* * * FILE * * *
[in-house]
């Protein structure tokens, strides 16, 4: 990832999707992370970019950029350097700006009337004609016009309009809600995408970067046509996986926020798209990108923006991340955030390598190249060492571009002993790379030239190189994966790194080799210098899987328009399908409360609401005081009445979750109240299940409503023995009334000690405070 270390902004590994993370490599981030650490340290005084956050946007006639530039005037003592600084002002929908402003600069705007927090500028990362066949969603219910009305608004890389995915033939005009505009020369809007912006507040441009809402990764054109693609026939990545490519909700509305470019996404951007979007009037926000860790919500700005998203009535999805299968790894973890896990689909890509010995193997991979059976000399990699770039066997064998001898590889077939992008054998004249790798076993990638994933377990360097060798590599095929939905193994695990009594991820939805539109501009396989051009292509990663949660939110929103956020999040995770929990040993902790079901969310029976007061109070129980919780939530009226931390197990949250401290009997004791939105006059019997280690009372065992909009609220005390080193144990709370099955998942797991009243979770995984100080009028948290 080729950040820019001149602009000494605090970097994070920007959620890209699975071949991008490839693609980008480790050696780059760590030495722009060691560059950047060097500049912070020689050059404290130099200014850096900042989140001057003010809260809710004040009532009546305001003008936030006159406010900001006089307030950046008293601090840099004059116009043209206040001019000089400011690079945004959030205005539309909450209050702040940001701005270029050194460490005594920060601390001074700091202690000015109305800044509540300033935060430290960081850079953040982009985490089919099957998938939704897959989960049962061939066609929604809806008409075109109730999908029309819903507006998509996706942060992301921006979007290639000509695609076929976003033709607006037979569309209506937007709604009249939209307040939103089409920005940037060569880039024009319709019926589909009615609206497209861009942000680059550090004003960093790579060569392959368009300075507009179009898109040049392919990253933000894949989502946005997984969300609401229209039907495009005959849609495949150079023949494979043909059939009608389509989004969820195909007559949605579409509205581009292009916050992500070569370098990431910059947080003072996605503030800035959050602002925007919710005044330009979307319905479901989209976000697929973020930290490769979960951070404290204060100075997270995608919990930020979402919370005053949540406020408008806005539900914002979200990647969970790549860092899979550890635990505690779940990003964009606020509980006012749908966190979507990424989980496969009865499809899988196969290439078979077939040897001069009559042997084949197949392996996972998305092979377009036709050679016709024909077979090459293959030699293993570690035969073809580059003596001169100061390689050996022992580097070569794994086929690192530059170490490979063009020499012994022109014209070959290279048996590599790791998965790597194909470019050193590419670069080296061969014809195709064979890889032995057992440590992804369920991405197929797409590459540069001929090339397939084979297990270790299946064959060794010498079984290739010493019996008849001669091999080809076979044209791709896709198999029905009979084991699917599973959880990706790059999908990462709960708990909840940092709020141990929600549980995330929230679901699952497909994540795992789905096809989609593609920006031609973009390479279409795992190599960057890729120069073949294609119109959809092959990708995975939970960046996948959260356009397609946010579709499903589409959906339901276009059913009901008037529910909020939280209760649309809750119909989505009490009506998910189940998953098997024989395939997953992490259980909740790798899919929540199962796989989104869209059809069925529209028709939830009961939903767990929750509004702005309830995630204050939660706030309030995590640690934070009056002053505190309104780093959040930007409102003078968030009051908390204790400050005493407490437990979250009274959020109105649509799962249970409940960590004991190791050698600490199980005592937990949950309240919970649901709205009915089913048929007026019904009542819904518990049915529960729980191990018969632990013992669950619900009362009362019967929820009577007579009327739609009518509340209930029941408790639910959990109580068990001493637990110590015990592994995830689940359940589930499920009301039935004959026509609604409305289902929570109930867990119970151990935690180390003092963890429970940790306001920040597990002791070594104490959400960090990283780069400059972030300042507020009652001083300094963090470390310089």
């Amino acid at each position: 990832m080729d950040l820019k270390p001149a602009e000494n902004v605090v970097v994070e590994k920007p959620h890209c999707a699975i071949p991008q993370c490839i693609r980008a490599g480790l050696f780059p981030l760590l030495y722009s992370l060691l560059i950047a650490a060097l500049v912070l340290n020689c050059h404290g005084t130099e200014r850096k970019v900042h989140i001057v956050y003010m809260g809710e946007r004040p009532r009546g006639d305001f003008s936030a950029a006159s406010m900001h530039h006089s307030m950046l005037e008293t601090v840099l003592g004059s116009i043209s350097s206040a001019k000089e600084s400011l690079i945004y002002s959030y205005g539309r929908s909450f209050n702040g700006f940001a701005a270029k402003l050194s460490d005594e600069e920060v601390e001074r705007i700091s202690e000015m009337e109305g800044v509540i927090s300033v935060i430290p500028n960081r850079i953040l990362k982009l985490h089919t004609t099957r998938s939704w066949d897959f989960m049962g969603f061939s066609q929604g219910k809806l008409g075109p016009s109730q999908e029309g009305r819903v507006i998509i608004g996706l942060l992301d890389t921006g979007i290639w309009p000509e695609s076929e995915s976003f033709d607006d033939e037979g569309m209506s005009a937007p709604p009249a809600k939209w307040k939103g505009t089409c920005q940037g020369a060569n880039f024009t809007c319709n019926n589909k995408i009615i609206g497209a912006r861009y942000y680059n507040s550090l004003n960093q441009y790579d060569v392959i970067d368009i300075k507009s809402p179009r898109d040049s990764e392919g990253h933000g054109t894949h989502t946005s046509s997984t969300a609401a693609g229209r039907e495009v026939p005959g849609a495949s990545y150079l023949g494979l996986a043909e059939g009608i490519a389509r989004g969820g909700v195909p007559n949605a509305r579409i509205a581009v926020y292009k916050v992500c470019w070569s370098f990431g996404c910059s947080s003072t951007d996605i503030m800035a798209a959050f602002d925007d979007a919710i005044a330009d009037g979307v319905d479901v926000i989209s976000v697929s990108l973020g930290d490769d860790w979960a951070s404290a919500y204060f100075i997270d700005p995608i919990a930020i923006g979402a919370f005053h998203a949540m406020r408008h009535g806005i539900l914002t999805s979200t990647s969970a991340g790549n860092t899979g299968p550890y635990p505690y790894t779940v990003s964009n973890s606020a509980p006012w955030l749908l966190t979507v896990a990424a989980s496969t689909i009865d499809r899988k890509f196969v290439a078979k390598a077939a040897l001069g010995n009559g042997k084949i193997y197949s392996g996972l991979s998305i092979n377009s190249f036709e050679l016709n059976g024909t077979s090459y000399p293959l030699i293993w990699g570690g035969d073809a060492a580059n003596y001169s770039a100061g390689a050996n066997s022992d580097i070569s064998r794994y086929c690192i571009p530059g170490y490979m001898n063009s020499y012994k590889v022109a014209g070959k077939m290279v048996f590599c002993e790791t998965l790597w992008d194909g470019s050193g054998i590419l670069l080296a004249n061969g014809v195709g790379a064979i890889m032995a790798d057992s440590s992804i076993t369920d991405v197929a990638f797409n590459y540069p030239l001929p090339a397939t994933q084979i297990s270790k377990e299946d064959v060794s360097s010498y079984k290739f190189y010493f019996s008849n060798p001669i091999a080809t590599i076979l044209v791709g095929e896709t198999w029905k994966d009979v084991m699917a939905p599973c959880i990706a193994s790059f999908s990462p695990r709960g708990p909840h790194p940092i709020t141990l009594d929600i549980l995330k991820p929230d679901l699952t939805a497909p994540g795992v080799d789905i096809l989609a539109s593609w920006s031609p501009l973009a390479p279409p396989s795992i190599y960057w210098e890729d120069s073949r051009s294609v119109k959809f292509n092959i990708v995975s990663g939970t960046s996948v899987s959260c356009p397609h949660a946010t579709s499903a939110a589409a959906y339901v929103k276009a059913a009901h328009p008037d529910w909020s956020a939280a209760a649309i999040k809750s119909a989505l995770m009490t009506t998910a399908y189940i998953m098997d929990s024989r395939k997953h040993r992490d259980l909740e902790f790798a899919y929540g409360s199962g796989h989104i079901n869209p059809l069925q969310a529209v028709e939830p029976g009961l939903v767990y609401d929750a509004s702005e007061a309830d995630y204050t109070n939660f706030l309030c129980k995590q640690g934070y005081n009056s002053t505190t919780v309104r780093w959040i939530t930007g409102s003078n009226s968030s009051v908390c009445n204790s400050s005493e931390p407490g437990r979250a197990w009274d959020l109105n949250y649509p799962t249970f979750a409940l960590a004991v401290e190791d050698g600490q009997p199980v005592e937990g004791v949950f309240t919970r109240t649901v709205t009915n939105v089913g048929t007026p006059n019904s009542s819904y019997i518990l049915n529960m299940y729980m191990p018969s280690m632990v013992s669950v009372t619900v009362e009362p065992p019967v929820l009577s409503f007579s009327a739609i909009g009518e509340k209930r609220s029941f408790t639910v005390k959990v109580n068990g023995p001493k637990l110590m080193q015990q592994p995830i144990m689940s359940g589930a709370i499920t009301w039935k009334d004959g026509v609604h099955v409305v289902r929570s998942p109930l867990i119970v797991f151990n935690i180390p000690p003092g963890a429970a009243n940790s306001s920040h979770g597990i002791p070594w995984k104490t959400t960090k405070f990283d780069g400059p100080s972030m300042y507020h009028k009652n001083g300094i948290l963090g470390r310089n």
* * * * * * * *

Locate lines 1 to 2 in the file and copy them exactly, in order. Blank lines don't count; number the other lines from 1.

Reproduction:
[in-house]
């Protein structure tokens, strides 16, 4: 990832999707992370970019950029350097700006009337004609016009309009809600995408970067046509996986926020798209990108923006991340955030390598190249060492571009002993790379030239190189994966790194080799210098899987328009399908409360609401005081009445979750109240299940409503023995009334000690405070 270390902004590994993370490599981030650490340290005084956050946007006639530039005037003592600084002002929908402003600069705007927090500028990362066949969603219910009305608004890389995915033939005009505009020369809007912006507040441009809402990764054109693609026939990545490519909700509305470019996404951007979007009037926000860790919500700005998203009535999805299968790894973890896990689909890509010995193997991979059976000399990699770039066997064998001898590889077939992008054998004249790798076993990638994933377990360097060798590599095929939905193994695990009594991820939805539109501009396989051009292509990663949660939110929103956020999040995770929990040993902790079901969310029976007061109070129980919780939530009226931390197990949250401290009997004791939105006059019997280690009372065992909009609220005390080193144990709370099955998942797991009243979770995984100080009028948290 080729950040820019001149602009000494605090970097994070920007959620890209699975071949991008490839693609980008480790050696780059760590030495722009060691560059950047060097500049912070020689050059404290130099200014850096900042989140001057003010809260809710004040009532009546305001003008936030006159406010900001006089307030950046008293601090840099004059116009043209206040001019000089400011690079945004959030205005539309909450209050702040940001701005270029050194460490005594920060601390001074700091202690000015109305800044509540300033935060430290960081850079953040982009985490089919099957998938939704897959989960049962061939066609929604809806008409075109109730999908029309819903507006998509996706942060992301921006979007290639000509695609076929976003033709607006037979569309209506937007709604009249939209307040939103089409920005940037060569880039024009319709019926589909009615609206497209861009942000680059550090004003960093790579060569392959368009300075507009179009898109040049392919990253933000894949989502946005997984969300609401229209039907495009005959849609495949150079023949494979043909059939009608389509989004969820195909007559949605579409509205581009292009916050992500070569370098990431910059947080003072996605503030800035959050602002925007919710005044330009979307319905479901989209976000697929973020930290490769979960951070404290204060100075997270995608919990930020979402919370005053949540406020408008806005539900914002979200990647969970790549860092899979550890635990505690779940990003964009606020509980006012749908966190979507990424989980496969009865499809899988196969290439078979077939040897001069009559042997084949197949392996996972998305092979377009036709050679016709024909077979090459293959030699293993570690035969073809580059003596001169100061390689050996022992580097070569794994086929690192530059170490490979063009020499012994022109014209070959290279048996590599790791998965790597194909470019050193590419670069080296061969014809195709064979890889032995057992440590992804369920991405197929797409590459540069001929090339397939084979297990270790299946064959060794010498079984290739010493019996008849001669091999080809076979044209791709896709198999029905009979084991699917599973959880990706790059999908990462709960708990909840940092709020141990929600549980995330929230679901699952497909994540795992789905096809989609593609920006031609973009390479279409795992190599960057890729120069073949294609119109959809092959990708995975939970960046996948959260356009397609946010579709499903589409959906339901276009059913009901008037529910909020939280209760649309809750119909989505009490009506998910189940998953098997024989395939997953992490259980909740790798899919929540199962796989989104869209059809069925529209028709939830009961939903767990929750509004702005309830995630204050939660706030309030995590640690934070009056002053505190309104780093959040930007409102003078968030009051908390204790400050005493407490437990979250009274959020109105649509799962249970409940960590004991190791050698600490199980005592937990949950309240919970649901709205009915089913048929007026019904009542819904518990049915529960729980191990018969632990013992669950619900009362009362019967929820009577007579009327739609009518509340209930029941408790639910959990109580068990001493637990110590015990592994995830689940359940589930499920009301039935004959026509609604409305289902929570109930867990119970151990935690180390003092963890429970940790306001920040597990002791070594104490959400960090990283780069400059972030300042507020009652001083300094963090470390310089």